In its recently-published annual PSC report for 2018, the US Coast Guard said it identified a total of 119 BWM deficiencies, while it imposed operational control restrictions on 17 vessels due to the severity of BWM deficiencies/noncompliance. The majority of operational controls issued to vessels were for inoperable systems or failure to employ one of the approved BWM methods as per 33 CFR 151.2025.
Namely, USCG conducted 8,140 ballast water exams, which is relatively close to the number conducted in 2017 (8,229). The majority of the 119 BWM deficiencies were related to:
- inoperable systems (mandatory practices or alternative management method in chart),
- ballast water exchange, and
- the discharge of untreated ballast water into waters of the US.
Consequently, the Coast Guard imposed operational control restrictions on 17 vessels due to the severity of deficiencies/noncompliance. These vessels received Letters of Warning (2 total), Notices of Violation (8 total), and Administrative Civil Penalties (Class I) (11 total) for failure to implement BWM requirements.
Additionally, the report highlights that the majority of operational controls issued to vessels were for inoperable systems or failure to employ one of the approved BWM methods as per 33 CFR 151.2025. These cases were handled on a case-by-case basis subject to the discretion of the COTP.
In most cases, vessels were required to modify their cargo loading plan to facilitate safe and compliant ballast water discharges to be conducted offshore.
Many of the Coast Guard interventions associated with ballast water managements systems are attributed to vessel crews not actively using the system when trading outside US waters. Vessel operators are encouraged to include ballast water management systems into their vessel’s Safety Management System (SMS) and continue to use the system to maintain crewmembers’ proficiency in using this equipment.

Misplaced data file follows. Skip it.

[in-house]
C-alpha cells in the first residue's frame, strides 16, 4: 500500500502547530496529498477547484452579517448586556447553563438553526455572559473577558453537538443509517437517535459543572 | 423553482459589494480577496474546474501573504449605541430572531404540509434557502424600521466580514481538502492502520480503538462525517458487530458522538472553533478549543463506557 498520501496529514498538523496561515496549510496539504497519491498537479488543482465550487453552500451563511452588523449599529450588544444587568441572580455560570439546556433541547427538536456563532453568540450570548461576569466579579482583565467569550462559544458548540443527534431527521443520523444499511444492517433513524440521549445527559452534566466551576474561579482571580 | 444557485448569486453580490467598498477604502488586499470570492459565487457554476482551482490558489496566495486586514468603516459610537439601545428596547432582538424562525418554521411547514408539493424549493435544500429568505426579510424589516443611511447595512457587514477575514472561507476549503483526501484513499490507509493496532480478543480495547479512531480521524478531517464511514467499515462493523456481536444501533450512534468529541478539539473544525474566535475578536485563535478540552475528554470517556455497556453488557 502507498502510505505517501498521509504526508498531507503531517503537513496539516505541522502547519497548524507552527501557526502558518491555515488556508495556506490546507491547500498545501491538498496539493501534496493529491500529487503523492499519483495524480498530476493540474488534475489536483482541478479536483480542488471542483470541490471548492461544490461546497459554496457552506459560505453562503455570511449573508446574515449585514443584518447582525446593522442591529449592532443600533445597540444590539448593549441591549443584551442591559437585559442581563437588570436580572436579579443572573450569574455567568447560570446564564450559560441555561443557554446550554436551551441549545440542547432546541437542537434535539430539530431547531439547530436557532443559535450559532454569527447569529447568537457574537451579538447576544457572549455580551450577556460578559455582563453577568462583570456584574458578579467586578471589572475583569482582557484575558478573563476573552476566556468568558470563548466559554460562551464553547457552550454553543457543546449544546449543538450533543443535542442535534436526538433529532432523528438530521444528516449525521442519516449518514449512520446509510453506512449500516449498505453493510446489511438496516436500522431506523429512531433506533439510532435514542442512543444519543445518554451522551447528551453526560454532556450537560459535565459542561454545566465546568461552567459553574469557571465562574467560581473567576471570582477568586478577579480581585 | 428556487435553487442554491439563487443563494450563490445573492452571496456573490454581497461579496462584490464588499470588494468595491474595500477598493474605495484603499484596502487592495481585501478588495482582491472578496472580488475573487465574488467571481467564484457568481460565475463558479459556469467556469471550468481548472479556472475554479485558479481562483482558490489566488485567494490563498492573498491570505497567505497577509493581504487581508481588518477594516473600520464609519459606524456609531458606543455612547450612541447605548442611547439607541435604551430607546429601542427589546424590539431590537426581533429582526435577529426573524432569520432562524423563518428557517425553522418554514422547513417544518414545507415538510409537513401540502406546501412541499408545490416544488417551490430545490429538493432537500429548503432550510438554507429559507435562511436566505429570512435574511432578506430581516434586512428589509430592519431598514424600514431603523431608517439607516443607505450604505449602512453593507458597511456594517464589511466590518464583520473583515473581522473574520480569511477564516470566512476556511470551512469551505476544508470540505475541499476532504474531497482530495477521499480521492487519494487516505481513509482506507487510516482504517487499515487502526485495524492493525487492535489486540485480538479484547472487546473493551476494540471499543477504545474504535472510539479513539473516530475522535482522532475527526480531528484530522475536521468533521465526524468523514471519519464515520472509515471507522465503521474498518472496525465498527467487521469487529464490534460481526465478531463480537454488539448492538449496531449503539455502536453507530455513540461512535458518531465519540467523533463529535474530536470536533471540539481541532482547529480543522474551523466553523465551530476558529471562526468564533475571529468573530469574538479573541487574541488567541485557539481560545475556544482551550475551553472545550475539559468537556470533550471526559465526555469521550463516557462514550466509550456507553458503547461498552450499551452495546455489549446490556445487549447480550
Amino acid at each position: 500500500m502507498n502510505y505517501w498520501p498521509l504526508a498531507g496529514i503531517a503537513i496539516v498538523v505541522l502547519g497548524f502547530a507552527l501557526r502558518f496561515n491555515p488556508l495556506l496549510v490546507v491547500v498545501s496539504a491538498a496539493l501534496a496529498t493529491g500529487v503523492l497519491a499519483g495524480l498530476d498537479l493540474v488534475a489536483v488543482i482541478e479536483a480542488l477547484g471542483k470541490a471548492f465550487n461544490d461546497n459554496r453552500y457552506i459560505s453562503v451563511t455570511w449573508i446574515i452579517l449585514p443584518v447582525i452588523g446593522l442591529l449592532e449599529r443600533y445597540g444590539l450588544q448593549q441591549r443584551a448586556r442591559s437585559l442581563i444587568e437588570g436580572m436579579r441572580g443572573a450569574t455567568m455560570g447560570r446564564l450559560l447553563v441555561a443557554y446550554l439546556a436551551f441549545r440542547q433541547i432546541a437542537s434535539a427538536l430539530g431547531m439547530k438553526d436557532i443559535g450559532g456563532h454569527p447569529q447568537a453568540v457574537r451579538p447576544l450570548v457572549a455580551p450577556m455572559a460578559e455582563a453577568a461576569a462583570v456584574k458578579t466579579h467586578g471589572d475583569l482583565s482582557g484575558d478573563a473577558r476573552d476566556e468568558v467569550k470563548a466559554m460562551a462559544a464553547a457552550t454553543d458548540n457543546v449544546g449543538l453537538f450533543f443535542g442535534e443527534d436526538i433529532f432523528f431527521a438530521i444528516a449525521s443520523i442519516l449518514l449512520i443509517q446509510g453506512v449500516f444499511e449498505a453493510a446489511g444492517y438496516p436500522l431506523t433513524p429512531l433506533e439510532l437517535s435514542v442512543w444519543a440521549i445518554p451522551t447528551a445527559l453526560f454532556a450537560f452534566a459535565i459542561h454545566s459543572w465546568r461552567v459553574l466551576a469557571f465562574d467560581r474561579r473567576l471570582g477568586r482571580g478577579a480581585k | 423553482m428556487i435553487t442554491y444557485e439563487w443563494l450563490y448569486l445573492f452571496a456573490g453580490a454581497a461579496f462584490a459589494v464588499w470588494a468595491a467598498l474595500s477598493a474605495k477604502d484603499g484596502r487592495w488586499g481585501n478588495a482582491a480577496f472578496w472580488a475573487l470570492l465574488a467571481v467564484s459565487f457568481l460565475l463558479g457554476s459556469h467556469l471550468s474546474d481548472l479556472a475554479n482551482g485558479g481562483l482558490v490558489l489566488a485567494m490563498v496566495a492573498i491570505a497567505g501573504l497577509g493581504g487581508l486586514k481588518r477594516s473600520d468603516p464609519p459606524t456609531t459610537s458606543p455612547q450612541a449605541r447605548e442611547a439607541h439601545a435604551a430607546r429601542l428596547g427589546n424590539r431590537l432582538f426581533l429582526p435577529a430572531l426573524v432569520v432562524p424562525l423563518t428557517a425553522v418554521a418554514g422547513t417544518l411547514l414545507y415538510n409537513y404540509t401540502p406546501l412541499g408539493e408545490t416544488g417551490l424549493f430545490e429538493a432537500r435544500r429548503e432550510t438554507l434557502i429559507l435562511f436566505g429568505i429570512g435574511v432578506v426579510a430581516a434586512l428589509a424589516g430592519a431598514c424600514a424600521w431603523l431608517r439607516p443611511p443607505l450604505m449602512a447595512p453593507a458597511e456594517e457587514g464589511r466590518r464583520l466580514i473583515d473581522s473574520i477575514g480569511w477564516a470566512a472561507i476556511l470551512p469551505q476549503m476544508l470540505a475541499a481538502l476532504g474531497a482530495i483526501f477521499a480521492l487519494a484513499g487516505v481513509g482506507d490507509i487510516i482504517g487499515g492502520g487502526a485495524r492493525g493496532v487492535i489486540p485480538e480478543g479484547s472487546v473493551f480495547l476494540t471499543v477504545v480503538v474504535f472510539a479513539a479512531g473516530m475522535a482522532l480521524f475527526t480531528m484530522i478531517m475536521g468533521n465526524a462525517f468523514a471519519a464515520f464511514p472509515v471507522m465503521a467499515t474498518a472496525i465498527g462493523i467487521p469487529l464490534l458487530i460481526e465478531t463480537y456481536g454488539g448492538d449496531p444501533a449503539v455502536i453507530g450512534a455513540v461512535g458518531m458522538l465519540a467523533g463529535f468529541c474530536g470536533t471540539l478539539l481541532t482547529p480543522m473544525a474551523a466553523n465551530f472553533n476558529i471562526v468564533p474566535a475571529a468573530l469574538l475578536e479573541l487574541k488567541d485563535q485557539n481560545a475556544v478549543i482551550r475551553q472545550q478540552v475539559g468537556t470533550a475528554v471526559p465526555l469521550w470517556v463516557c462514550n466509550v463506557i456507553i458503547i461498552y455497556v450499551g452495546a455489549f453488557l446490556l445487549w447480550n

In 2018, the Coast Guard published Navigation and Vessel Inspection Circular (NVIC) 01-18 to provide additional guidance to the maritime industry and Coast Guard personnel on the 2012 USCG ballast water regulatory amendments codified in Title 33, Code of Federal Regulations Part 151 Subparts C and D.
Additionally, the Office of Commercial Vessel Compliance released CG-CVC Policy 18-02, which clarified actions to be taken in the event that a ship’s ballast water management system (BWMS) becomes inoperable.
Both documents are important for understanding the US Coast Guard ballast water management (BWM) regulations. The US is not signatory to IMO’s BWM Convention.